How to Choose The Best Exercise Pen for Your Pet

Author: Vebo Pet Supplies   Date Posted:6 December 2019 


As a specialised supplier for pet enclosures, we often get asked by a lot of people on how to pick the right exercise pen for their pets, in particular, dogs. There are many things you would need to consider, so we will try to guide you through the thought process.


How much area do I need?

This obviously depends on the size of your pet and how long you intend to keep your pet in there. A large dog will need a much bigger area than a small dog, and a pen for keeping your dog for 8 hours per day will need to be much bigger than a pen that is only used for an hour. We would say the bare minimum for the smallest toy dog would be approx 1m by 1m.

On the other extreme, council requires a minimum space of 10 sqm for a large dangerous dog if it's going to be in there pretty much full time. Also a common mistake that people make is they forget to take into account their dog is a puppy, therefore will grow rapidly throughout the first year. In these cases, it is handy to choose an exercise pen that will allow you to expand by inserting more panels, such as the dog exercise pens shown below:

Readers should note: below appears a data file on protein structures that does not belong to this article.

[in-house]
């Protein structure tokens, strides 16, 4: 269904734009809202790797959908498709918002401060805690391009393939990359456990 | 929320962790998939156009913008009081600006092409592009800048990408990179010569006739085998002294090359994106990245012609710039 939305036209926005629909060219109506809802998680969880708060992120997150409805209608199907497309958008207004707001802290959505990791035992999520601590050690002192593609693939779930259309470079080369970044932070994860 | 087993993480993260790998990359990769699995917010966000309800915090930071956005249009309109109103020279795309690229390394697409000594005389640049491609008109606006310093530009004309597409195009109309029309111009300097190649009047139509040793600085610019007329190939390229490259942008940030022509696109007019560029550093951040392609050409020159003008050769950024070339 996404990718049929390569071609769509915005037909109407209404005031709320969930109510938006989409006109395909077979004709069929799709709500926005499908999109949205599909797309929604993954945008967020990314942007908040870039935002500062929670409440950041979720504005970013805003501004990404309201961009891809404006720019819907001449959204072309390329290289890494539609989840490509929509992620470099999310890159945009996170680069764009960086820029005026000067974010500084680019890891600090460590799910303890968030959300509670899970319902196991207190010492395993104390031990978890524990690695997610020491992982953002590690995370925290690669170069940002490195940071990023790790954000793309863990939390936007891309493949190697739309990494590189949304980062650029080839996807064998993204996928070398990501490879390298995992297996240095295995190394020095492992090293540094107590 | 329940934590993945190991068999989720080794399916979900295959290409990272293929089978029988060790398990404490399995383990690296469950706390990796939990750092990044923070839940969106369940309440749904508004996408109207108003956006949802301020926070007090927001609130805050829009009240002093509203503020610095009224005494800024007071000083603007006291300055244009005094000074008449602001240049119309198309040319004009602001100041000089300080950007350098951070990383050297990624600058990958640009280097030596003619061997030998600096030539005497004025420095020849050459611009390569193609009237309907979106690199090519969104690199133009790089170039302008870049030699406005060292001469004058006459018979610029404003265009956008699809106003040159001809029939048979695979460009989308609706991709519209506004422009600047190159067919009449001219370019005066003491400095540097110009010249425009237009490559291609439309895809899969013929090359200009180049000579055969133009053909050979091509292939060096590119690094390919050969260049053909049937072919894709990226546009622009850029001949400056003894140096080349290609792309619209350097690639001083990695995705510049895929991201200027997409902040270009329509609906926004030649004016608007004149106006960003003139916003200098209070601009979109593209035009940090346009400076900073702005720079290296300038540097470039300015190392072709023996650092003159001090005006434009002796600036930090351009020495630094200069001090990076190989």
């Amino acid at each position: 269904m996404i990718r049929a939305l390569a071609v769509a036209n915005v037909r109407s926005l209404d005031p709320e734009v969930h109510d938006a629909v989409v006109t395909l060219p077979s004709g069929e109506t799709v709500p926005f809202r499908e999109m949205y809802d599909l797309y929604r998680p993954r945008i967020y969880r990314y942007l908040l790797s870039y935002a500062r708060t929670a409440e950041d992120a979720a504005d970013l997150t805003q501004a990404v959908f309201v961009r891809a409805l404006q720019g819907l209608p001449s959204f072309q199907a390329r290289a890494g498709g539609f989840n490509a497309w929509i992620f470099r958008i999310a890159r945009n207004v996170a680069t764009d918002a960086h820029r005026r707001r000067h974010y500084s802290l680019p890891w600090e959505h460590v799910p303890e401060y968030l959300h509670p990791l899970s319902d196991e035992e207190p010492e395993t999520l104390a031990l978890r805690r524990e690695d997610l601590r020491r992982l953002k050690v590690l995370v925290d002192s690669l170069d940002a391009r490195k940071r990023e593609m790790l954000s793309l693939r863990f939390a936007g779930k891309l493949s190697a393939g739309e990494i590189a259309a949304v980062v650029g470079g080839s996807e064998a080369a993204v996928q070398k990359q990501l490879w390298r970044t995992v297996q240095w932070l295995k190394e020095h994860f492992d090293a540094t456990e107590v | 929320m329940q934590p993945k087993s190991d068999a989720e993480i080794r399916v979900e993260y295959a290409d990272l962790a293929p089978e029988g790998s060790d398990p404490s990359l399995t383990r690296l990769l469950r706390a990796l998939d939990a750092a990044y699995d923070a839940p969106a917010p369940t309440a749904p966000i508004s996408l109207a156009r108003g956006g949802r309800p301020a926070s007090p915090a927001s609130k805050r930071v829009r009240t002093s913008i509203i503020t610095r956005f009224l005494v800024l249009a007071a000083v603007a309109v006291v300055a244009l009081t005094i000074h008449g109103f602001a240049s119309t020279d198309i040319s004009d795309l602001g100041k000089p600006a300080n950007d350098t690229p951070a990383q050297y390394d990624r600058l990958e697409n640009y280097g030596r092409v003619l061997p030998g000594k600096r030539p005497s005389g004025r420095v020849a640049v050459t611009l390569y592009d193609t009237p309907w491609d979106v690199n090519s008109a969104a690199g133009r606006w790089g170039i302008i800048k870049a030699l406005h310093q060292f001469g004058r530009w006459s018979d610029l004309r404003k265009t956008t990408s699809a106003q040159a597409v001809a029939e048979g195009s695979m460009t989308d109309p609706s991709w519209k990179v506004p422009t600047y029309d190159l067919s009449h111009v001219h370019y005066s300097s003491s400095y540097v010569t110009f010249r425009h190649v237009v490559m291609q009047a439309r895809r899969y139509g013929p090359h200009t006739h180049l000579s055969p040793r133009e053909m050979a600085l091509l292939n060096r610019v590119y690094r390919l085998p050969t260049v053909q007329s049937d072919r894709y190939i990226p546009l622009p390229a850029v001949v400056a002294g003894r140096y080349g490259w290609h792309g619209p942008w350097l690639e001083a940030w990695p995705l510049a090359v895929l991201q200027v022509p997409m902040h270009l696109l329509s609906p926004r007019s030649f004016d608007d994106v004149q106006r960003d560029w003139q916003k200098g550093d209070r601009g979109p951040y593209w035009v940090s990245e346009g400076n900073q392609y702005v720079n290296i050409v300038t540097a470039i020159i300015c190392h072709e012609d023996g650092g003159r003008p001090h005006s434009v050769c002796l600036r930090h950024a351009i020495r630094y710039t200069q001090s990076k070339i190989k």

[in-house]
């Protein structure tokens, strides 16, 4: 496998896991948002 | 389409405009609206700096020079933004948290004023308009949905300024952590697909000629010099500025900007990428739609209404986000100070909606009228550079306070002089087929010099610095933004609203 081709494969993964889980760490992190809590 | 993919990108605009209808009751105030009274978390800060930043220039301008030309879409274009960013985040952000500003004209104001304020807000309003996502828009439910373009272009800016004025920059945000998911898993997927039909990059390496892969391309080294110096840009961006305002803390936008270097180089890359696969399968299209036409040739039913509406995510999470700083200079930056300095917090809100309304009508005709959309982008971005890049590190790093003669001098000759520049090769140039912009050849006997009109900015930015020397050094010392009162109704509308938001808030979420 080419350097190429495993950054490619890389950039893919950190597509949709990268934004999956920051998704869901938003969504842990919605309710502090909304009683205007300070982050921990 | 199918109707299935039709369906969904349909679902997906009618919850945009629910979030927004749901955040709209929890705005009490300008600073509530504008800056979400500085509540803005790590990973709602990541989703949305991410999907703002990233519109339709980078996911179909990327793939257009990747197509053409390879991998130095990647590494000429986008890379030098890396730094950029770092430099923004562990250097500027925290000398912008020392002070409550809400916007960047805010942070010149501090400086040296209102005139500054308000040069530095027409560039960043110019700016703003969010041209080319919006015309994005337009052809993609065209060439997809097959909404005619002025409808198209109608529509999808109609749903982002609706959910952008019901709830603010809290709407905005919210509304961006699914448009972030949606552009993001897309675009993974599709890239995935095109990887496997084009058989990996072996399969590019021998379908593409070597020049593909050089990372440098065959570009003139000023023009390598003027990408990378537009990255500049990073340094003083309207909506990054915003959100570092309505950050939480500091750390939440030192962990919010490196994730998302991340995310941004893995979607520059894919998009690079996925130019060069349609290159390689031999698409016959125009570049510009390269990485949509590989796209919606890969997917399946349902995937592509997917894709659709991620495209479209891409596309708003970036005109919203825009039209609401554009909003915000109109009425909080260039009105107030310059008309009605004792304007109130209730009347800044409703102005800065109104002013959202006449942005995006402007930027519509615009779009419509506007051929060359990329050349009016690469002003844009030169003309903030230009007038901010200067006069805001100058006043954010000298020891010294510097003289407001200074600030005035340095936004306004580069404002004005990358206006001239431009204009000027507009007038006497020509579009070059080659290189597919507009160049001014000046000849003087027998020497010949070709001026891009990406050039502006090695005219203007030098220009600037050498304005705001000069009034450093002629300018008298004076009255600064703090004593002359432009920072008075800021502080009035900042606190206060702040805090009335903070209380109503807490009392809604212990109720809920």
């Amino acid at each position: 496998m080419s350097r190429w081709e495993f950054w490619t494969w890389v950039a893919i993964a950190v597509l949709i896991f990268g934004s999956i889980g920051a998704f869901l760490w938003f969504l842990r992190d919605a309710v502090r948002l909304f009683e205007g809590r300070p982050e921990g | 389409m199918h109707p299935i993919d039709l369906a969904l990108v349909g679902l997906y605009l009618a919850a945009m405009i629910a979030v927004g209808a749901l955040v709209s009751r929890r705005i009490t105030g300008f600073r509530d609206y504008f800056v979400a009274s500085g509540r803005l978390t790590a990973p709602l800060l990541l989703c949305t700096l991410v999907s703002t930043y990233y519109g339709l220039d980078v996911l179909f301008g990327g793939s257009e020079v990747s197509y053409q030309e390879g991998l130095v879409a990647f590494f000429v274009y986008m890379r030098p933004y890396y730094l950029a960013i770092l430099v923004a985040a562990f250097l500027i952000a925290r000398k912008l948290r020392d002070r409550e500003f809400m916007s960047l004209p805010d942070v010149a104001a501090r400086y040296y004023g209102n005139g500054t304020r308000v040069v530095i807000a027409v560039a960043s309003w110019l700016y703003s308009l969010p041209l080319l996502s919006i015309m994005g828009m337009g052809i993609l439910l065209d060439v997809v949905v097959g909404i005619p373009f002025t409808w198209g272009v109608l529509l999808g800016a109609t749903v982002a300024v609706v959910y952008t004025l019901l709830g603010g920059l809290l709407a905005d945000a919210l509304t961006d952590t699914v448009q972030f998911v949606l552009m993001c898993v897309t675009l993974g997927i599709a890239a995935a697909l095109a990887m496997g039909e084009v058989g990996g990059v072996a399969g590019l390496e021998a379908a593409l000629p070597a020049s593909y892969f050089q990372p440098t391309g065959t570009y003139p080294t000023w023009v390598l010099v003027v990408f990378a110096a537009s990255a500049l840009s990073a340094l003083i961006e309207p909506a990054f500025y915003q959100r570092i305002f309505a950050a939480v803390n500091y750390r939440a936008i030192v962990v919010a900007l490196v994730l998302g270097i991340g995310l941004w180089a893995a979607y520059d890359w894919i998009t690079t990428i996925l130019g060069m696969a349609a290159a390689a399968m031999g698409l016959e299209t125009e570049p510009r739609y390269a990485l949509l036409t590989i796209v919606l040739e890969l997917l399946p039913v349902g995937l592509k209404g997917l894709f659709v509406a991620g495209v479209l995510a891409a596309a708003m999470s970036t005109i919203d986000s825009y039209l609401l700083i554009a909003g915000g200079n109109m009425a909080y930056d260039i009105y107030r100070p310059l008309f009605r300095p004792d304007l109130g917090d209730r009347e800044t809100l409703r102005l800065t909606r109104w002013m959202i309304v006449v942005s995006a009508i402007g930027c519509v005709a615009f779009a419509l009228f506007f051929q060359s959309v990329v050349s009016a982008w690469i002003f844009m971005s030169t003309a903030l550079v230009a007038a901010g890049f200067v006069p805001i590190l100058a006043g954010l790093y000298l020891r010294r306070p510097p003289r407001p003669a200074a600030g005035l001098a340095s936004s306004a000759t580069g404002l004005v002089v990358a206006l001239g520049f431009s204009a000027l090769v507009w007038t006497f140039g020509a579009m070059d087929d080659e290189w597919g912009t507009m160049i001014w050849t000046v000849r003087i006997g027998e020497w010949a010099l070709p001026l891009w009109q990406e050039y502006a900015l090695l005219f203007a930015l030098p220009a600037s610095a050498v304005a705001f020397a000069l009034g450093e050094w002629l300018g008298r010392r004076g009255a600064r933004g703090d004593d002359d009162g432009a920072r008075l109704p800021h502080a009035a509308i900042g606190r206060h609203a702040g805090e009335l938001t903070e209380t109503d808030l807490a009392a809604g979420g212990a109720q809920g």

How tall does the exercise pen need to be?

Unlike the last one, you cannot "expand" the height later so it's quite important you get the height right from the start, and it's usually better to be safe than sorry. Rabbit and other small pets are usually fine in 60cm tall pens, as are small dog breeds that aren't particularly acrobatic. Some small dog breeds like toy poodles are surprisingly good jumpers, so we normally recommend 75cm to 90cm in height for these breeds. The best thing to do is to check with your breeder and trainer. 


What type of exercise pen should I get? Fabric, plastic or metal?

This mainly depends on how much you need to move your pen around (i.e. how portable). Obviously some materials (like fabric and plastic) are lighter in weight so they are great for traveling, but your pets may be able to push the panels around so they are usually only good for small pets, or dogs that are fairly well trained to not lean / push on a playpen. Heavier metal exercise pens are generally more suitable for training young dogs.

In fact, over 80% of exercise pens we sell are metal through out the years. Some people opt for fabric or plastic exercise pens because they worry that metal playpens could scratch the floor, which is a valid concern. However, this could be easily overcome by getting a large piece of vinyl flooring from Bunnings and putting it under the playpen. Also some exercise pens are better for outdoor use, such as the one shown below, where it has a rust resistant coating and the connecting pins can be hammered into the ground.



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